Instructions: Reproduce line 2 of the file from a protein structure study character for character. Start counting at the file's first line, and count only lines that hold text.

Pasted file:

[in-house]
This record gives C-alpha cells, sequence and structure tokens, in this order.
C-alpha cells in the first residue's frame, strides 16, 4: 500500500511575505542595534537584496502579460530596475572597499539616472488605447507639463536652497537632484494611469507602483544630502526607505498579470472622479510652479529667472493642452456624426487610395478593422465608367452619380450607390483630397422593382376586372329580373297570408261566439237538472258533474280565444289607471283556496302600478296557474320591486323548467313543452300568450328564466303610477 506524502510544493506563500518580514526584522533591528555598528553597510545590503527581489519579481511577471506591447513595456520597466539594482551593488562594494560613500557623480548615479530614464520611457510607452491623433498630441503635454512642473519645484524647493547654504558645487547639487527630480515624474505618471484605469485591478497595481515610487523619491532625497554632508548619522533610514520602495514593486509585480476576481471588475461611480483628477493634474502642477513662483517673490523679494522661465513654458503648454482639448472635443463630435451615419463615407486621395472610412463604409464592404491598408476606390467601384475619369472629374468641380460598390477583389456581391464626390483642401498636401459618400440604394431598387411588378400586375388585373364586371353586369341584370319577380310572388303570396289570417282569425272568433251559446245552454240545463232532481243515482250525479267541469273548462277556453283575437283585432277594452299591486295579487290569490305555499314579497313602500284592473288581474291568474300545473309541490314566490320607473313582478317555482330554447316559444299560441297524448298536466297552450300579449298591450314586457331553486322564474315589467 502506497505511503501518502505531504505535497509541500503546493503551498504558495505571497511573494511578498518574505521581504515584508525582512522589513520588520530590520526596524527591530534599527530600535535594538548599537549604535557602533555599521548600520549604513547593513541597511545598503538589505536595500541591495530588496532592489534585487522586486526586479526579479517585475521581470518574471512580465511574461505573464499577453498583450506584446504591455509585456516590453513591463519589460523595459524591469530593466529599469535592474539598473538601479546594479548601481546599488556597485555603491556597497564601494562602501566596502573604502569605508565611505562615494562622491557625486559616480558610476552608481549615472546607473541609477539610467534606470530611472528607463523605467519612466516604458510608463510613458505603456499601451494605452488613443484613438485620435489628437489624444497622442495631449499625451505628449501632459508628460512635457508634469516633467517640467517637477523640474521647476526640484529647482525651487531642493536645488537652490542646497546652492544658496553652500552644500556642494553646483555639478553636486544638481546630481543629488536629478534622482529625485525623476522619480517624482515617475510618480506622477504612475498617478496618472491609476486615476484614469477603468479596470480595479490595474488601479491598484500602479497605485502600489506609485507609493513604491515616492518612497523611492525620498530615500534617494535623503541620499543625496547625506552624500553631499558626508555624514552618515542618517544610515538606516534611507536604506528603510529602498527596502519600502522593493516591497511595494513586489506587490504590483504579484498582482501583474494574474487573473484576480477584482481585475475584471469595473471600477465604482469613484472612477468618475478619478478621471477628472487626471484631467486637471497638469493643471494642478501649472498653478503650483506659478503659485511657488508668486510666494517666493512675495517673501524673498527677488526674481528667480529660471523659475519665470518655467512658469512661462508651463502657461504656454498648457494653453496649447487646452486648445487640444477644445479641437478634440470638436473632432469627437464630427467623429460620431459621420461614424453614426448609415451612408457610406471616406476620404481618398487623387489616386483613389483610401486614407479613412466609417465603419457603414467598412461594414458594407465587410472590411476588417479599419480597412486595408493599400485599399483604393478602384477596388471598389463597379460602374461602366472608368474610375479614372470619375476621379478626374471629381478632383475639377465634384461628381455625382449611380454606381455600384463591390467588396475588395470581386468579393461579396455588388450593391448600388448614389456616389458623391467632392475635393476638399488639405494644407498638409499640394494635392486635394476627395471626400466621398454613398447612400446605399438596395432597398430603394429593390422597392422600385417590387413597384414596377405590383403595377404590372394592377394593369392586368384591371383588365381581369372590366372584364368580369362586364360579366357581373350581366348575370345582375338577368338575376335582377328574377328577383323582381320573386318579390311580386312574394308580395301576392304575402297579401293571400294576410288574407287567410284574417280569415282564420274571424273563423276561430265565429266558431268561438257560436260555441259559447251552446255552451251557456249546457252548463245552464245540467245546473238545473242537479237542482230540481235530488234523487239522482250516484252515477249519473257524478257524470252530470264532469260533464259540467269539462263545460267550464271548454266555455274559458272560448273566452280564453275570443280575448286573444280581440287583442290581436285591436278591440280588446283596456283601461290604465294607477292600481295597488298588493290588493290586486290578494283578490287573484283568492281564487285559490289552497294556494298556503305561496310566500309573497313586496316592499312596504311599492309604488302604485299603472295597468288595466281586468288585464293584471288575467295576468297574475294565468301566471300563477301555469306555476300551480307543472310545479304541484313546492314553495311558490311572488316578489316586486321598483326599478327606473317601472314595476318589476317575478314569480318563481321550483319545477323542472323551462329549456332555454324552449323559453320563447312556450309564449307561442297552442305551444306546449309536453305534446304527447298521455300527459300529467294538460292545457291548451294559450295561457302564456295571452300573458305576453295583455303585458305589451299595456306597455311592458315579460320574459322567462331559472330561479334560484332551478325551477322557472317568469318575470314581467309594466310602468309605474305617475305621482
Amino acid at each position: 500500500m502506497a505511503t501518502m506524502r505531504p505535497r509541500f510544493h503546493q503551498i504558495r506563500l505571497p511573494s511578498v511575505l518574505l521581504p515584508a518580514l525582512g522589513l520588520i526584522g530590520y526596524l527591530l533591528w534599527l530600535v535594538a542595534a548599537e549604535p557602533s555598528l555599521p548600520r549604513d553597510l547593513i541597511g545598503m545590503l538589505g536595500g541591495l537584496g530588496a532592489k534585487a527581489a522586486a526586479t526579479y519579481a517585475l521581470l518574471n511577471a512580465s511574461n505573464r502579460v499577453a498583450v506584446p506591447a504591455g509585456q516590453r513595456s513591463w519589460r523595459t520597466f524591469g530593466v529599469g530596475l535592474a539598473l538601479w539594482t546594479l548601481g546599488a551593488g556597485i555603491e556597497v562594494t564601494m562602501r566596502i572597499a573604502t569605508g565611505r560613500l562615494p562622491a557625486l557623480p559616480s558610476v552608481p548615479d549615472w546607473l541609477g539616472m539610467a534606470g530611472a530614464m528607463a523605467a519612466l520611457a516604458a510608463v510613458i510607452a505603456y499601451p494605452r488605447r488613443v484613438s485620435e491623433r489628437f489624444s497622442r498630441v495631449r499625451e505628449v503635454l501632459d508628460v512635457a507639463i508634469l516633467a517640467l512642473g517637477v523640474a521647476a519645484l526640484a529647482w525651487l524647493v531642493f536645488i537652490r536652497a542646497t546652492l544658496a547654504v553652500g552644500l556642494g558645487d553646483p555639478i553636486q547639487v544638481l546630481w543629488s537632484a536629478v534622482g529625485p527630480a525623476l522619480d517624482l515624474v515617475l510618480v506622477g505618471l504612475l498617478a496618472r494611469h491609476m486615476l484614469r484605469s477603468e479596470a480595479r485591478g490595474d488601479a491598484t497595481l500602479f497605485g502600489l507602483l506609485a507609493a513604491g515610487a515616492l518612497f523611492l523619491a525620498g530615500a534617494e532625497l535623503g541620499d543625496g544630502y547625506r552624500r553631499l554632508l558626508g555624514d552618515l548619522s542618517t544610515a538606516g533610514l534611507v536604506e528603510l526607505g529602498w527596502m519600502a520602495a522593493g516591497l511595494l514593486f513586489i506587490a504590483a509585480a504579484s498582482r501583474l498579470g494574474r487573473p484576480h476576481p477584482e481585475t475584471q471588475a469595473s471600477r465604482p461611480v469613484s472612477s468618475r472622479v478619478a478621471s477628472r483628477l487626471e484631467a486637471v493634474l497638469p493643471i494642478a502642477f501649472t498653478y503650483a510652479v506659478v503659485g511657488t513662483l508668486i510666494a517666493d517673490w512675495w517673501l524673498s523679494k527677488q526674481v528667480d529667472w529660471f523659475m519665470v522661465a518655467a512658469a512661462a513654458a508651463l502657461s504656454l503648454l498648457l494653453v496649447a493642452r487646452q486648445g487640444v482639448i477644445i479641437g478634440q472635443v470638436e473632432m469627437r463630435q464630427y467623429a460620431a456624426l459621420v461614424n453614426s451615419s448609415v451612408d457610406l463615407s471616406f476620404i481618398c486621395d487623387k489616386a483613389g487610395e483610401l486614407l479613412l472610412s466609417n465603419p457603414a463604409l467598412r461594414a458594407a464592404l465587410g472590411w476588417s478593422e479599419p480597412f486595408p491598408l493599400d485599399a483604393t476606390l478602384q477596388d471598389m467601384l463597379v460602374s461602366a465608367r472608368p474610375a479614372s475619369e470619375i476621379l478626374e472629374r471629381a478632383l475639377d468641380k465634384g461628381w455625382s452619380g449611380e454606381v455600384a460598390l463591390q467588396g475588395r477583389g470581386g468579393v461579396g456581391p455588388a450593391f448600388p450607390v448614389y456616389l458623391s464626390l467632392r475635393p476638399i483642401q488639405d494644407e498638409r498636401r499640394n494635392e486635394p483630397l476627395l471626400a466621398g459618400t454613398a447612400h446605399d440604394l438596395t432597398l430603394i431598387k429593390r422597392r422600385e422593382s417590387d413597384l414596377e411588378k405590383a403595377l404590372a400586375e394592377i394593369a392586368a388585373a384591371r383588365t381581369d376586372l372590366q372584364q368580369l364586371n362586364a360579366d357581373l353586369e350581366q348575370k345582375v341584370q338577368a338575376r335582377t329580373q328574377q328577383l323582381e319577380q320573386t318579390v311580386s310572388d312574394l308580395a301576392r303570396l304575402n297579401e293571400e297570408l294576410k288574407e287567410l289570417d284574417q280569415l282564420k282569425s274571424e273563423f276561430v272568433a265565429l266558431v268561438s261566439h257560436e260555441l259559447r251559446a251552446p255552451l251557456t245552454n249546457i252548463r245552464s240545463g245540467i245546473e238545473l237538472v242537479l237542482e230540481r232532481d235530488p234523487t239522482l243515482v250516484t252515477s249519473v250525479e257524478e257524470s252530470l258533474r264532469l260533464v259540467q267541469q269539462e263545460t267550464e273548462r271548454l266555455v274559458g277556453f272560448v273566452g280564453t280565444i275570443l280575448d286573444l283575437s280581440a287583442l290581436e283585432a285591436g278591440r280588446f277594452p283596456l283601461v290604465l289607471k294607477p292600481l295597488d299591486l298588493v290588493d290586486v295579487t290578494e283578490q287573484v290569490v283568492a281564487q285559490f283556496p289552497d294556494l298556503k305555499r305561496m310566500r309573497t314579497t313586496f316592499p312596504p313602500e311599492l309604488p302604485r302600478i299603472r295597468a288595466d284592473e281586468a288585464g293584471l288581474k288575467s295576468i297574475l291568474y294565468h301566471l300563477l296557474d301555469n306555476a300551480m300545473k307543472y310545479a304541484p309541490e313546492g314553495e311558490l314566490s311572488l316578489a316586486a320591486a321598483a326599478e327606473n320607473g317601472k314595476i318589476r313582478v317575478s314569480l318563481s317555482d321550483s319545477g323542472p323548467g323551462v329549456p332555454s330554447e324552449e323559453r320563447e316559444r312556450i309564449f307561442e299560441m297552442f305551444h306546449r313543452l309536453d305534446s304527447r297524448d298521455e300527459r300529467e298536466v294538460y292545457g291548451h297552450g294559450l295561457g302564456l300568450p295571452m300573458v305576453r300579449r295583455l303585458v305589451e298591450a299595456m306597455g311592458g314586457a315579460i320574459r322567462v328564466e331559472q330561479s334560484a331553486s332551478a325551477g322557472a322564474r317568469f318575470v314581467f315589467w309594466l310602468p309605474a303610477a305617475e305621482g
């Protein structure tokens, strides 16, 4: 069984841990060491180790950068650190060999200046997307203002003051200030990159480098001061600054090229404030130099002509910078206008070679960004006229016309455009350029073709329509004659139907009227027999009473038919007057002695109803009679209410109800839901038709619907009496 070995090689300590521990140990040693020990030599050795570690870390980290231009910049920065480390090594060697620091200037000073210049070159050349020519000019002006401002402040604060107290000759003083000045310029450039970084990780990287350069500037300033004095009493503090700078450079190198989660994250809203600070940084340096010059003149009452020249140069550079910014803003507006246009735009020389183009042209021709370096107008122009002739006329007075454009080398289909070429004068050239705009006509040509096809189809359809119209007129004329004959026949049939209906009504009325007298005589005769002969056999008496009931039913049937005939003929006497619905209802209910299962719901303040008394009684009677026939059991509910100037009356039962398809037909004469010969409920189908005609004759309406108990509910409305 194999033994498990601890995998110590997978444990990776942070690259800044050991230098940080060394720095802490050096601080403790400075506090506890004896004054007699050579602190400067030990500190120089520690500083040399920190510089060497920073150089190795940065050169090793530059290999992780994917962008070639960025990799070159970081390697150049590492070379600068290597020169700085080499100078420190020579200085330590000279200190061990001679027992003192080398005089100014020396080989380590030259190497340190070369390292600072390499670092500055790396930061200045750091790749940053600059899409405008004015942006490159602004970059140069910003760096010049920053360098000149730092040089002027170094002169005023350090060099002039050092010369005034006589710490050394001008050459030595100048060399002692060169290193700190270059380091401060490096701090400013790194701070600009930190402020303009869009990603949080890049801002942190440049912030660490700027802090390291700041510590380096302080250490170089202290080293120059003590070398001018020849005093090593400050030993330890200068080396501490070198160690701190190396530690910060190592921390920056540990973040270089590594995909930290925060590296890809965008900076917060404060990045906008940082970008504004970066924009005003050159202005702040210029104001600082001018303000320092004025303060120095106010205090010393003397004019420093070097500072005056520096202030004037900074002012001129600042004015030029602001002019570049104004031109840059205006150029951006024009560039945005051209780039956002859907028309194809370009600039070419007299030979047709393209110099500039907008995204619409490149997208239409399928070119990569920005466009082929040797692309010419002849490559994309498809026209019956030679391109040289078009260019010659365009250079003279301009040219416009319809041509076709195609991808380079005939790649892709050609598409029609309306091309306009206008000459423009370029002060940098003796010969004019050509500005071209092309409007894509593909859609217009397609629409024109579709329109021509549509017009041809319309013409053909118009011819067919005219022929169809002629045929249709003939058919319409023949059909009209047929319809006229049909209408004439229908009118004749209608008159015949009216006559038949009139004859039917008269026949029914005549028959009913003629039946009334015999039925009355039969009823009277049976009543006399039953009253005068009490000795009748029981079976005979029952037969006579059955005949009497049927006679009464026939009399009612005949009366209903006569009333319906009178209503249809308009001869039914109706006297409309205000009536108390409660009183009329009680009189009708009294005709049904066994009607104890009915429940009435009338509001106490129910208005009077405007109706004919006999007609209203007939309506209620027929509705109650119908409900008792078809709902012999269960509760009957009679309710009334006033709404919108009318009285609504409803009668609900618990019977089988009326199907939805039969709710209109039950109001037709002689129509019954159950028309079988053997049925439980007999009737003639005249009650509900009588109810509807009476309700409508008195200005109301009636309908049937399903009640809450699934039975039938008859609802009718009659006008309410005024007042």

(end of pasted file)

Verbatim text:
This record gives C-alpha cells, sequence and structure tokens, in this order.